8.5"x11" & 11"x17"
|The flight of the Monarch Butterfly symbolizes one of the most enduring migrations in North America, with a journey of more than 3,000 kilometers between Canada and Mexico each season.
Toronto – December 16, 2015 – It is incredible what can happen in a few short months, as the tone regarding newcomers to Canada has changed quite dramatically for the better. For example, Canada is now in the midst of embracing 25,000 Syrian refugees fleeing from a very dire situation. In what is increasingly a cross-Canada effort to help the refugees, Canada seems to be moving away from the rhetoric of intolerance and division of the Harper Conservative regime. From our perspective as labour, social justice, and human rights advocates, this new focus of inclusion is welcome and refreshing.
While migrant workers are typically not in the same acute situation as refugees, they are also newcomers and, in many situations, in desperate need of a welcoming country to work in and possibly call home. Over the more than two decades that we have worked with migrant worker communities in Canada, we have seen some deplorable conditions. UFCW Canada and Local Unions have advocated for migrant workers who were forced to work outside of their work visas, who have faced detention and deportation, or were victims of wage theft from disreputable employers, and terminated with little or no notice.
At UFCW Canada, International Migrants Day is an exceptionally important day. It is an opportunity to reaffirm our support and advocacy for migrant workers’ rights. Fundamental to the dilemma often faced by migrant workers in Canada is their precarious immigration status. This precariousness has been used as a tool to economically exploit and socially undermine migrant workers. Without a pathway to permanent residency for migrant workers, their situation will remain one that allows for abuse and vulnerability.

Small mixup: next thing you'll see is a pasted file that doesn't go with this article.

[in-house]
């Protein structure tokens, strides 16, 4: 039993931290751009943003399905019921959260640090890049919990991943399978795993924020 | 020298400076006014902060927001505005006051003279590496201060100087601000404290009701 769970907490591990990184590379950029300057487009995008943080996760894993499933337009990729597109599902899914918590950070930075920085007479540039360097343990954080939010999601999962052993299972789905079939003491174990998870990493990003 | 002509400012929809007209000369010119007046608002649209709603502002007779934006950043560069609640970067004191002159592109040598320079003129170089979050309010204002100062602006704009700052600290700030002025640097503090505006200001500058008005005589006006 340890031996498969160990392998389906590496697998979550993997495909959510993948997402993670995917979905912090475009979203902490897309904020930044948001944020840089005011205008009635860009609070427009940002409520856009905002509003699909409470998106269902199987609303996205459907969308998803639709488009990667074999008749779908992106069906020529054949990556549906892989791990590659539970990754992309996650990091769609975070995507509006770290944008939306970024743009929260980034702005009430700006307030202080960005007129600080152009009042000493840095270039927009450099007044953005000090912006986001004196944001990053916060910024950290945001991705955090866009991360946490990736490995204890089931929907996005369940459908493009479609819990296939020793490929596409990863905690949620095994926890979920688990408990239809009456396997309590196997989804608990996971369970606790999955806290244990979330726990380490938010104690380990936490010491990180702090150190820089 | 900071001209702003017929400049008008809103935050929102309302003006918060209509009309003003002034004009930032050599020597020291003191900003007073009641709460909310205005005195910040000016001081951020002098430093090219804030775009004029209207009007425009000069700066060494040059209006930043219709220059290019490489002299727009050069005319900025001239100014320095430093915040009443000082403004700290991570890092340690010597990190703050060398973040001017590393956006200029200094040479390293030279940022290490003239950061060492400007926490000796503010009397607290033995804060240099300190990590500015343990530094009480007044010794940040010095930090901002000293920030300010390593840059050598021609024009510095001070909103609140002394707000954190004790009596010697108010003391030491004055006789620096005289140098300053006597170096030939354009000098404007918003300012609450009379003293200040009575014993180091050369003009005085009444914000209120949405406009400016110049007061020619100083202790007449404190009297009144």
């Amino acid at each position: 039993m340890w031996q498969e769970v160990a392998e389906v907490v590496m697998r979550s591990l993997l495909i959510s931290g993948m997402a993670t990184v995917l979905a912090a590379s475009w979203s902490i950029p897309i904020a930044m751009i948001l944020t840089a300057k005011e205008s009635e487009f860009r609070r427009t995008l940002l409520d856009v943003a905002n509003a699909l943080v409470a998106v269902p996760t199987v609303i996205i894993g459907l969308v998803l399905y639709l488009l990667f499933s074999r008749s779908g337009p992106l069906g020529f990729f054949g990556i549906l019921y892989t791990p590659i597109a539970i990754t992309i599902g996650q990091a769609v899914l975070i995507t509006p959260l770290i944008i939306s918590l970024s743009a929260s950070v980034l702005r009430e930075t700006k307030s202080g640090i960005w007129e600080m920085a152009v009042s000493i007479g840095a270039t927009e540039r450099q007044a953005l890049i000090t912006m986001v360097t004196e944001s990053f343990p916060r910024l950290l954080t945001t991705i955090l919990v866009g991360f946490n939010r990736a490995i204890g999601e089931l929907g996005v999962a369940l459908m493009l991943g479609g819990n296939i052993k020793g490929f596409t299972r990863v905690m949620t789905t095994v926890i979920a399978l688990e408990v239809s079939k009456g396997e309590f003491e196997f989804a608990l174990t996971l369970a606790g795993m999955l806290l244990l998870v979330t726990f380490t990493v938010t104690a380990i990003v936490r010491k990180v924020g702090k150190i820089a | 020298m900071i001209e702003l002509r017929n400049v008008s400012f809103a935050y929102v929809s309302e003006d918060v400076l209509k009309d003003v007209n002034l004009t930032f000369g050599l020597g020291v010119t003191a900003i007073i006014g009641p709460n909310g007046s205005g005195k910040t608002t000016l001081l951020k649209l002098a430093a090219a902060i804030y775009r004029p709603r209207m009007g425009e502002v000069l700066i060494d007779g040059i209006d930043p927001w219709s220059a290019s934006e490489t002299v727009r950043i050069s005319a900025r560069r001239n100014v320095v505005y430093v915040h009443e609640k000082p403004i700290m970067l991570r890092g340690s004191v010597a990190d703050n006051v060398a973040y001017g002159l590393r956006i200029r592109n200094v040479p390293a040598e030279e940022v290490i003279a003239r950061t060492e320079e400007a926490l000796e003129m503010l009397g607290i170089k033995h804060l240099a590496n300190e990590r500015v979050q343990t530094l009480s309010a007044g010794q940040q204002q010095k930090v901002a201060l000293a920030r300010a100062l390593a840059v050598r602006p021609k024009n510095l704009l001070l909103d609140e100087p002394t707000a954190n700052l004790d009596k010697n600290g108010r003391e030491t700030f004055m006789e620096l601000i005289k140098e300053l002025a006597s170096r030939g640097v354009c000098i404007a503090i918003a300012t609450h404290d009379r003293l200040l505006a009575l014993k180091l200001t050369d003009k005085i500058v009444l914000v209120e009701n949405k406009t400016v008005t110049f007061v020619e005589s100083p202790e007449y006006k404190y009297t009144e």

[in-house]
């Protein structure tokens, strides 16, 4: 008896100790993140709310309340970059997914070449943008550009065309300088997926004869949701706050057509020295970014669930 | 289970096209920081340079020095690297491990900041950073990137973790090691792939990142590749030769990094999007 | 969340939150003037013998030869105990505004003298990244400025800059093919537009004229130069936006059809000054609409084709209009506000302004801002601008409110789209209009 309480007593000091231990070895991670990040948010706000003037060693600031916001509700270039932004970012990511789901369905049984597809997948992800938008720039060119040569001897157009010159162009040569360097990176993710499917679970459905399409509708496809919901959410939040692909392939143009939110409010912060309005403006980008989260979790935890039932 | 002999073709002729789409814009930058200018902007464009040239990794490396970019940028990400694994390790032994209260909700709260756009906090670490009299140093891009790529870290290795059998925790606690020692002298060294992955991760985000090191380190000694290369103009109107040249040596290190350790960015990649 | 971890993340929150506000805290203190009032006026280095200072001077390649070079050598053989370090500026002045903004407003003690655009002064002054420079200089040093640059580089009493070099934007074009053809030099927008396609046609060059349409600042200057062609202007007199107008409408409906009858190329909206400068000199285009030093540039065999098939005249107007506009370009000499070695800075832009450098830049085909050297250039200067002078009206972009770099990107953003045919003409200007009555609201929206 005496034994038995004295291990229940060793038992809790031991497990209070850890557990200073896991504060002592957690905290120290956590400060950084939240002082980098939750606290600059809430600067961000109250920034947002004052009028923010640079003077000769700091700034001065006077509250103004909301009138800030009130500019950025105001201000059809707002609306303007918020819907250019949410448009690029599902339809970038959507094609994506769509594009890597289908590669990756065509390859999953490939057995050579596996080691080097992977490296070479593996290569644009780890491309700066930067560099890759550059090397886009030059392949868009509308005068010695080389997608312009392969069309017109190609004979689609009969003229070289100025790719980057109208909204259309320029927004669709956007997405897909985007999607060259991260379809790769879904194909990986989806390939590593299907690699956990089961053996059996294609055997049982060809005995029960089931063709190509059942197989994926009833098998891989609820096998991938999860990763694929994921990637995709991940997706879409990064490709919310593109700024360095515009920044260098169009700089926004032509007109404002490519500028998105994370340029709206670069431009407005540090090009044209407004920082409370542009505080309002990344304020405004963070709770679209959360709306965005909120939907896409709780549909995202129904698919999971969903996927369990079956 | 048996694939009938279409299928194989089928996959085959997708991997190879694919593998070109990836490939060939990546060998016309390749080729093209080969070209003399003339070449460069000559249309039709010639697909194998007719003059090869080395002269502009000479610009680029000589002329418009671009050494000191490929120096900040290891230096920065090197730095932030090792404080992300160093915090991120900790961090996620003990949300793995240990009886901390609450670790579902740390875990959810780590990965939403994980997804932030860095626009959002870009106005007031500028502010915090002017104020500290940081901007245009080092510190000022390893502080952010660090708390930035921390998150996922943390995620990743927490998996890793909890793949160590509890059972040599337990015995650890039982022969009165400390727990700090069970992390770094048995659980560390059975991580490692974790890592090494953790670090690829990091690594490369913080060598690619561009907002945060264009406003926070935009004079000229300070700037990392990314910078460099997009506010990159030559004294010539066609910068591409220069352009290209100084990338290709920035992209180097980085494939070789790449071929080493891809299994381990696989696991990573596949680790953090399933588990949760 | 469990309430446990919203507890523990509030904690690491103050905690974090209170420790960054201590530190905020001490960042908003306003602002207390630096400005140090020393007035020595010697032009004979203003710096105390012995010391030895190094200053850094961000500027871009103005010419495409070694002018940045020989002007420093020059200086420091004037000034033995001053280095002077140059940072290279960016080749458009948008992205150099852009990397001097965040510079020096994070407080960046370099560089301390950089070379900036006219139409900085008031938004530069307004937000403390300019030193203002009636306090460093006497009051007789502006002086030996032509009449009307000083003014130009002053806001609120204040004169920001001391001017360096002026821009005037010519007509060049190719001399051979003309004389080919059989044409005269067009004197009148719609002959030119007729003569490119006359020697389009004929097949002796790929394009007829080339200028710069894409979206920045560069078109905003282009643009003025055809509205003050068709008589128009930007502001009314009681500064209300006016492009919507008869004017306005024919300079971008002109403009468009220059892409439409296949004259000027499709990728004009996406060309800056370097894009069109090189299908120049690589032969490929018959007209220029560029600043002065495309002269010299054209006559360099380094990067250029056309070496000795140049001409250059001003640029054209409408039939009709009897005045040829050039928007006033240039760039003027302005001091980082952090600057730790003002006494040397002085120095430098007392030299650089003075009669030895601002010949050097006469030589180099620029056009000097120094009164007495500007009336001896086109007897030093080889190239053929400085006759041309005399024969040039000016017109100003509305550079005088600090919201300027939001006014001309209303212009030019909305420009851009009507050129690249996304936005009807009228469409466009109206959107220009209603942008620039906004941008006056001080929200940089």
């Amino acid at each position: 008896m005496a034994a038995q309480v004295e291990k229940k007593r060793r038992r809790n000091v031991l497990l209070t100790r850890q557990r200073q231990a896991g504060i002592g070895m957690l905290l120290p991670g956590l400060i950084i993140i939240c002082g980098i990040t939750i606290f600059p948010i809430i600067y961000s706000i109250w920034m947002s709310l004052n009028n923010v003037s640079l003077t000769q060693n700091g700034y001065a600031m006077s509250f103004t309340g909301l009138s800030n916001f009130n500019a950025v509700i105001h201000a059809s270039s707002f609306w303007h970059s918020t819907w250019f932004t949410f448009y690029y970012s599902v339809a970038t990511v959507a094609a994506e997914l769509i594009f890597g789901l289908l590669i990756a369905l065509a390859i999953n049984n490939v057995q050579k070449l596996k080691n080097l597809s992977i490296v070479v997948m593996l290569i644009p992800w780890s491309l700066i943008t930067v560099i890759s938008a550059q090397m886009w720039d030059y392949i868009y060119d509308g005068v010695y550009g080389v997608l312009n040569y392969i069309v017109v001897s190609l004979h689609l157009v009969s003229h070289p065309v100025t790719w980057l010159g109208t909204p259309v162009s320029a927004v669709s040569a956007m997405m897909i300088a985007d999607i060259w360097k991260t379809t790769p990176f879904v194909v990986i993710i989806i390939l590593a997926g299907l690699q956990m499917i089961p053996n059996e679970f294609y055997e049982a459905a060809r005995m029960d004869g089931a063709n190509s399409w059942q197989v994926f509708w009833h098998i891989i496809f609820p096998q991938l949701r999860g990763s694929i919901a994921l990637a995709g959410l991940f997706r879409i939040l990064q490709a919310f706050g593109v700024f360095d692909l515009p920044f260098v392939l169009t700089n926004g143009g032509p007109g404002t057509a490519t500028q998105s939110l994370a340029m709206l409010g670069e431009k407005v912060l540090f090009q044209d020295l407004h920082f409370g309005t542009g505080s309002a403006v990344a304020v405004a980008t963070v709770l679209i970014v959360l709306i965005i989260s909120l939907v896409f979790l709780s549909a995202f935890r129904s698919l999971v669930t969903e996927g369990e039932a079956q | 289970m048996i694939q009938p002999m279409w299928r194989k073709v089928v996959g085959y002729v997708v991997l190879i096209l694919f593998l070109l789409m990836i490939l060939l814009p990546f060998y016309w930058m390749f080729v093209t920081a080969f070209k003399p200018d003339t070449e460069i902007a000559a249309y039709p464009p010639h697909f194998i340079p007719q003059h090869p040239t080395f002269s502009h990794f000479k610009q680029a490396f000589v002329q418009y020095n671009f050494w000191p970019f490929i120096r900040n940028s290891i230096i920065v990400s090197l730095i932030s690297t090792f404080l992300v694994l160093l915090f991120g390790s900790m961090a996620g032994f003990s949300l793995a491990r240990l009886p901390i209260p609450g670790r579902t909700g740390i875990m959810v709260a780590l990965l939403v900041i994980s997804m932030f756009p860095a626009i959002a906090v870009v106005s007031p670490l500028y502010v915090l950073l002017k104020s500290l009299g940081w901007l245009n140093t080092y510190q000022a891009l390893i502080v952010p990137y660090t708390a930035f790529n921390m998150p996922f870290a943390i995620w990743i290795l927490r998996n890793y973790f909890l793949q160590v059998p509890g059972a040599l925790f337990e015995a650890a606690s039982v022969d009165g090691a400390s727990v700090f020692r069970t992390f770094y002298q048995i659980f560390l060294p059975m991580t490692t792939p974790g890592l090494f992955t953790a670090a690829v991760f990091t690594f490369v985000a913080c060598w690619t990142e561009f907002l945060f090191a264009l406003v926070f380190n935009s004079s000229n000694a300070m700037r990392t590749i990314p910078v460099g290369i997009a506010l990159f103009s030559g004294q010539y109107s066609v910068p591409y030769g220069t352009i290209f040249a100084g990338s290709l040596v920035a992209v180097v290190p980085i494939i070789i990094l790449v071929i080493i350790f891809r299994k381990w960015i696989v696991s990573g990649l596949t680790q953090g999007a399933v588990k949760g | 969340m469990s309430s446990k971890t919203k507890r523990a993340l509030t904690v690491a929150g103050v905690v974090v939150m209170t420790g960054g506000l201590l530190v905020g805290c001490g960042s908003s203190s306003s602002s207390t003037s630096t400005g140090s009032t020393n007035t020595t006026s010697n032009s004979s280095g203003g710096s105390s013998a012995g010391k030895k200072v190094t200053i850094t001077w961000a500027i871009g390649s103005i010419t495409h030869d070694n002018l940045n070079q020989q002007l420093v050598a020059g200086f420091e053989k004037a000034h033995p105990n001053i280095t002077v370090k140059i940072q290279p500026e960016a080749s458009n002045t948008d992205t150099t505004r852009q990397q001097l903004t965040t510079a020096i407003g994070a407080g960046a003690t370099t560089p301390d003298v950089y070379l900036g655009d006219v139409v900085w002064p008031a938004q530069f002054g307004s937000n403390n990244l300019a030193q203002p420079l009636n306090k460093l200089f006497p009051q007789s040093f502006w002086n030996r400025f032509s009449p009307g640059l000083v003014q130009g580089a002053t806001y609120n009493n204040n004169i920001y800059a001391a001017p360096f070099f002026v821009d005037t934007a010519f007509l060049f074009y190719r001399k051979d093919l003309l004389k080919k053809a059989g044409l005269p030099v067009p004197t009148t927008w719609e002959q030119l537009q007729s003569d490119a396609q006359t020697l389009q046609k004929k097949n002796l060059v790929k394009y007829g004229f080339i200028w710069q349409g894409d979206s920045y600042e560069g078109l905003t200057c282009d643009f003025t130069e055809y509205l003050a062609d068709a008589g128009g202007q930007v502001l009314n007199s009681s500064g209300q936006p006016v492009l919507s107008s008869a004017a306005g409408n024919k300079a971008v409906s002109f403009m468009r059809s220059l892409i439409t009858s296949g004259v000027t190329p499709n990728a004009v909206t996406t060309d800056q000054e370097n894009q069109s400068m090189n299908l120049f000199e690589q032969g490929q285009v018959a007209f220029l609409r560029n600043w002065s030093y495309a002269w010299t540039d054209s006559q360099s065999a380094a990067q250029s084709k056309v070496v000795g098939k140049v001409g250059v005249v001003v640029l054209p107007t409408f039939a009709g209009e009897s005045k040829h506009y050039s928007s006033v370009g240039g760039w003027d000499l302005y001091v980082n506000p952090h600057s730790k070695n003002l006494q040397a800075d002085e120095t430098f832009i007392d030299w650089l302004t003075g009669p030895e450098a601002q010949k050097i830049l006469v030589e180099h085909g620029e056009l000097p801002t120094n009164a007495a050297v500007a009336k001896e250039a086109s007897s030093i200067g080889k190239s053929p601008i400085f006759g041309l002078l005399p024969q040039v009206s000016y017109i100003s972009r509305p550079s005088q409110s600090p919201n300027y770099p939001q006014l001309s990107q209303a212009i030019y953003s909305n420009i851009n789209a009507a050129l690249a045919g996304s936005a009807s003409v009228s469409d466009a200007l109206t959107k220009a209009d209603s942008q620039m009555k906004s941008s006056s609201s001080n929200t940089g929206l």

International Migrants Daycommemorates the adoption of the International Convention on the Protection of Rights of All Migrant Workers and their Families by the United Nations on December 18, 1990. The Convention promotes respect for the human rights of migrant workers and their families, and calls for equality of treatment and working conditions for migrants.
We are hopeful that the Trudeau government will embrace the norms of the Convention, and finally make Canada a signatory; something previous Conservative and Liberal governments declined to do. Ratifying the Convention would be a positive first step towards a more sustainable and practical immigration system in Canada; one that is contemporary, inclusive, and supportive of both newcomers and Canadians. That is, after all, the country we want to be.
Paul R. Meinema,